Etienne Vereecken, MD, was a physiotherapist and worked at the Department of Physiotherapy and Rheumatology from 1941 to 1948 and started the pediatric and adult scoliosis surgery service, which current department member Dirk Uyttendaele, MD, has maintained and expanded, Verdonk said.

Physiotherapist Henry Claessens, MD, succeeded Verbrugge as department chairman in 1965. At the time, the department included physiotherapy and orthopaedics.

“This was to me a major plus,” since physiotherapy involves conservative care and orthopaedics is also conservative treatment, although sometimes operating is necessary, Verdonk said.

“We were led by somebody who was not a surgeon. Over the years we tend to call ourselves orthopaedic surgeons, but in fact we are orthopaedic physicians and we also do surgery.

“This made training for orthopaedics here valuable since it looked at surgery, conservative treatment and inflammatory diseases; a much broader view of locomotor pathology than if you just trained in an orthopaedic department where you did more surgery than anything else,” Verdonk explained.

In 1967, Claessens succeeded in incorporating traumatology into the orthopaedic department by “inviting” the service to join it. He retired in 1992 and was succeeded by Verdonk.

By 1996, physiotherapy was a separate university department, although it is housed today in the same building with orthopaedic surgery.

DeHaven, former president of the American Academy of Orthopaedic Surgeons, said Verdonk and his team, including his son, Peter, who is also an orthopaedic surgeon, have pioneered meniscus transplantation using viable menisci.

“They are widely recognized in Europe for this ongoing work,” he told Orthopaedics Today Europe.

Albin Lambotte, MD
Albin Lambotte, MD, (center) is famous for his contributions in the area of osteosynthesis and trauma. He also trained many orthopaedic surgeons in Europe, Brazil and Argentina, including Jean Verbrugge, MD.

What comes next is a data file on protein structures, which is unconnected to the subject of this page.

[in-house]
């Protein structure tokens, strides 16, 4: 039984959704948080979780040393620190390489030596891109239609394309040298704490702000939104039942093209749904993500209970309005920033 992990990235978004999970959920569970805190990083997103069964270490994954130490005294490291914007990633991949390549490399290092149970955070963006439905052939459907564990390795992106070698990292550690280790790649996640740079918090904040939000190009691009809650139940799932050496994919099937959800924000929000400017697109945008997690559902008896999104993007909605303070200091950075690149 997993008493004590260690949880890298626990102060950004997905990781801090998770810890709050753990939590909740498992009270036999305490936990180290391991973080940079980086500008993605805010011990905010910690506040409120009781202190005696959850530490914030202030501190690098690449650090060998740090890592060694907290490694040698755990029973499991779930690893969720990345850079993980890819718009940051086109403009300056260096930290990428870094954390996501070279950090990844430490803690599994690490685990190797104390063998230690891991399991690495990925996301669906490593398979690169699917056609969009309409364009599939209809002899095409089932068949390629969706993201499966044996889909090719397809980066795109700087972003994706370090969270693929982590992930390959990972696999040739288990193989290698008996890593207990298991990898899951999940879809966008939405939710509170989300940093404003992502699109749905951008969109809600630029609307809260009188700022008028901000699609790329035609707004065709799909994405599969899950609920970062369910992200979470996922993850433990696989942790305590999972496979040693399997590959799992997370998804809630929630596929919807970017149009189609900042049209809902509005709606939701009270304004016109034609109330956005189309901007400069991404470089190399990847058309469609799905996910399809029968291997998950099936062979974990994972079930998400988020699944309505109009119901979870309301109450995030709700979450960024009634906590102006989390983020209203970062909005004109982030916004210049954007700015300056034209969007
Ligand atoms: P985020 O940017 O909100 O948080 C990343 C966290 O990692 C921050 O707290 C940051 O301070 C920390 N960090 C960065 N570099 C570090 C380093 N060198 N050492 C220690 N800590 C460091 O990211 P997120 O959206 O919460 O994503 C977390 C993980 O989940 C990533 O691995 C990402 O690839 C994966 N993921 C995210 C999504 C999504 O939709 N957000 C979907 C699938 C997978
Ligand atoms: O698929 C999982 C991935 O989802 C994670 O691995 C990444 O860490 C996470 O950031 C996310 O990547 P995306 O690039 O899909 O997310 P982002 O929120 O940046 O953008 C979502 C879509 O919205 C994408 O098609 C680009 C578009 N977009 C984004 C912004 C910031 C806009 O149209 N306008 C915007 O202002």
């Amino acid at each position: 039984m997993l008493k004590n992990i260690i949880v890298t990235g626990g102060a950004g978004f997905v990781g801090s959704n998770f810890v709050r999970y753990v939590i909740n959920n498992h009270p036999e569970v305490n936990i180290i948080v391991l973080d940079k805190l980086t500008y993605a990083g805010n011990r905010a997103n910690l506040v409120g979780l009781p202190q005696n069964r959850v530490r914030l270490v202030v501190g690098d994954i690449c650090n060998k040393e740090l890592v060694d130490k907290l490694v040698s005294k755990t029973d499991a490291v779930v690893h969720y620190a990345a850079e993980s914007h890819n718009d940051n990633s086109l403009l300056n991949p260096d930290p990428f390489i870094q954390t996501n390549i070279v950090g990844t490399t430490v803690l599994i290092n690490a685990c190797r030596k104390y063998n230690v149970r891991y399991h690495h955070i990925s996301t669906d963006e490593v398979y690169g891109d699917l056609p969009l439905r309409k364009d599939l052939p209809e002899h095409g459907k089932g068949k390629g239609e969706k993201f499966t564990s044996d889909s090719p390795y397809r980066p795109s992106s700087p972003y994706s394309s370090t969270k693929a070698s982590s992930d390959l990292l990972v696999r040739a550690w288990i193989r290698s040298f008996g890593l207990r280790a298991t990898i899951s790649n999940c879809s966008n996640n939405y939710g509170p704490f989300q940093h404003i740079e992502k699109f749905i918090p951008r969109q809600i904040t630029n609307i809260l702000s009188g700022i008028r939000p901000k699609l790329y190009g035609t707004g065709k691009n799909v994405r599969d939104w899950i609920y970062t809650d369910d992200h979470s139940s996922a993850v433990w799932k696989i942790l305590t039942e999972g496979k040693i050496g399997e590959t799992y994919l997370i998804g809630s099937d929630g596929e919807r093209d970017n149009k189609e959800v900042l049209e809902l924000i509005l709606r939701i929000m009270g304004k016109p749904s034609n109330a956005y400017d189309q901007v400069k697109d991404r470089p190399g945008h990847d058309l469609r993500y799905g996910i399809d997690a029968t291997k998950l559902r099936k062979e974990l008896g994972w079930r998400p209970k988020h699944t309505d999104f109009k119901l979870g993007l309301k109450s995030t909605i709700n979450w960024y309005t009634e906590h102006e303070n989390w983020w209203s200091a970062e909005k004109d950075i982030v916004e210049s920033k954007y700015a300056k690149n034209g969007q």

Knee surgery

Verdonk’s early training at a large center in Antwerp that specialized in knee surgery and sports-related trauma is one reason the department earned its world-wide reputation for innovative knee treatments.

Verdonk started performing knee arthroscopy in 1975 and has since continued to focus on knee injuries.

He said, “That was pioneering work in the sense that we started with new knee techniques for types of knee surgery that were formerly exclusively done open.”

Cartilage repair

Neyret described Ghent orthopaedist K. Fredrik Almqvist, MD, PhD, one of Verdonk’s pupils, as “One of the most productive orthopaedic surgeons in the field of management of cartilage defects.”

One of Almqvist’s innovative contributions to cartilage repair was his pioneering use of allogenic cartilage cells placed in a 3-D matrix, Neyret said.

The department plans to continue its emphasis on the knee, meniscal pathology, treatment and replacement.

“We are developing further surgical treatments and aggressive treatment for tumors because of what we learned from Prof. Claessens. Because of his experience, we are also involved in shoulder surgery, biomechanics and implants, an area headed by Lieven F. DeWilde, MD,” Verdonk said.

Freezing autologous bone for reimplantation during musculoskeletal tumor surgery, a take-off on Claessens’ approach of irradiating bone to effectively kill tumor cells, is now being investigated by department members. Verdonk expects it, as well as research into a new partial meniscus replacement device, to be among the important clinical contributions to come from Ghent in the future.

For more information:

Kenneth E. DeHaven, MD, can be reached at the University of Rochester Medical Center, Box 665, 601 Elmwood Ave., Rochester, NY 14642-2970 U.S.A.; +1-585-275-2970; e-mail: Kenneth_DeHaven@urmc.rochester.edu.

Philippe Neyret, MD, can be reached at Hopital de la Croix-Rousse, 8, rue de Margnolles, Centre Medico Sportif Albert Trillat, Centre Livet, 69300 Lyon, France. +33-472-071989; e-mail: philippe.neyret@chu-lyon.fr.